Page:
Newsom has shown support for similar efforts that promote the healthy development of children. However, the piece of legislation isn’t without controversy, as the legislative body has raised some concerns about its implementation.
The bill known as Assembly Bill 372 has the goal of promoting breastfeeding and parent and infant bonding time. However, not all employees will be eligible, as agencies can choose not to implement the policy if the environment in question is “inappropriate for infants, for safety, health, or other concerns regarding the infant, the adult, or both.”
The bill, which would allow parents to bring their babies to work beginning on Jan. 1, 2020, requires that parents acquire medical clearance from a physician and a surgeon beforehand. Assemblyman Randy Voepel, a Republican from Santee, is the lawmaker who drafted the bill. And while he and Newsom might belong to different parties, he told a local CBS affiliate that he believes the governor will sign AB 372 into law.
But despite Voepel’s push for the bill, the Senate Appropriations Committee raised some concerns regarding its cost.
“[AB 372] would result in annual costs across the General Fund and several special funds,” the committee wrote in its review. “The magnitude of these costs is unknown, but potentially significant.”
These costs would include investment in new and improved infrastructure, with the California Department of Human Resources implementing and developing the program, drafting new regulations, and offering guidance to state departments implementing the changes.
Furthermore, the committee brought up the potential risk for liability regarding workplace accidents involving infants and the fact that workers may forego taking their full vacation time.
Despite these concerns, Carla Moquin, the founder of Parenting in the Workplace Institute, told The Epoch Times that the benefits outweigh the risks.
“Infant-at-work programs offer significant benefits to organizations and employees, in large part because they cost very little to set up,” she explained.
“Typically, the only expenses are running a proposed policy by an attorney and having diaper changing tables installed in restrooms.”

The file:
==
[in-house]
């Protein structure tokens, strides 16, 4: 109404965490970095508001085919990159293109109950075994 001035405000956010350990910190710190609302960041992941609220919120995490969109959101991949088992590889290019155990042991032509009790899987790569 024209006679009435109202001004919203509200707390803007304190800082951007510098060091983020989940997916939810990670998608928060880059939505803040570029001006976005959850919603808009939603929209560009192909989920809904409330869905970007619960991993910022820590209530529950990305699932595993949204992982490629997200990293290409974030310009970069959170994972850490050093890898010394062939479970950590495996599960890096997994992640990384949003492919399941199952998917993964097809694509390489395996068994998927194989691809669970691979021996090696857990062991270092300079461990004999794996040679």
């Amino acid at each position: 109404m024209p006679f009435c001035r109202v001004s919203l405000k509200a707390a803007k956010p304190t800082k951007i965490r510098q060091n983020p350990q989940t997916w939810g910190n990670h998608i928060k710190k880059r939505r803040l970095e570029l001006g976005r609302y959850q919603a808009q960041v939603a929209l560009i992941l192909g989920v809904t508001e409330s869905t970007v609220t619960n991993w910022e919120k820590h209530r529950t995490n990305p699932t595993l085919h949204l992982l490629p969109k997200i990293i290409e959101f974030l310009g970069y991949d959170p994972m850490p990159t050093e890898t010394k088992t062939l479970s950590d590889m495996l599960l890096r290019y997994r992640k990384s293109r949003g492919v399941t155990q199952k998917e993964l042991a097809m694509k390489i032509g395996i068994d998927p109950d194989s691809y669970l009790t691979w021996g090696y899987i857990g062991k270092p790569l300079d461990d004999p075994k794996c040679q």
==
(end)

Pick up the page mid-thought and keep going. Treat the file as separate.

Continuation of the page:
In addition, she conceded, office managers would have to set up meetings “between parents and a human resources contact prior to a new baby coming to work,” but the time required for this would be minimal.
“State agencies in several states, including Nevada, Arizona, Washington, and Kansas have seen great success with these programs,” she told The Epoch Times. Additionally, the close contact with their children makes working parents more efficient.
“Formal baby programs result in increased retention, higher morale, easier recruitment, and higher employee loyalty. Participating parents also volunteer to return to work earlier after their baby’s birth because they don’t have to choose between staying with their child and receiving a paycheck.”
In states where these programs were implemented, Moquin argued, agencies truly appreciated the results. Particularly because the program helped to keep parents as employees while keeping their expenses low, as they do not have to put their children in daycare.
In Washington, where nearly 20 state agencies and commissions take advantage of the Infant to Work program, employees echo Moquin’s comments.
WA Department of Social and Health Services employee Erika Hurley told a local news agency in August that bringing her then-4-month-old son to work made her more productive.
“I came back to work a month earlier than I would have so I could get back to my job, do what I love, and still be a mom,” Hurley told reporters.
In Arizona, the sentiment is similar, making the program very popular. As a result, Gov. Doug Ducey vowed to expand it, according to KTAR News.
To the Republican governor, state employees shouldn’t have to choose between having a career and being a loving parent.
“[Parents] want to take care of their kids, but they love their career as well,” he told the news outlet. “We don’t want it where they have to make, necessarily, the choice for one or the other.”
Darren Duranco, the Arizona Department of Child Safety spokesman, added that when employees bring their babies to work, everyone benefits because the presence of an infant always uplifts the office’s “mood and morale,” he told KTAR News.
In California, Moquin told The Epoch Times, state officials should have no problem carrying out a “smooth implementation process” of the Infant to Work program considering so many other states have paved the way.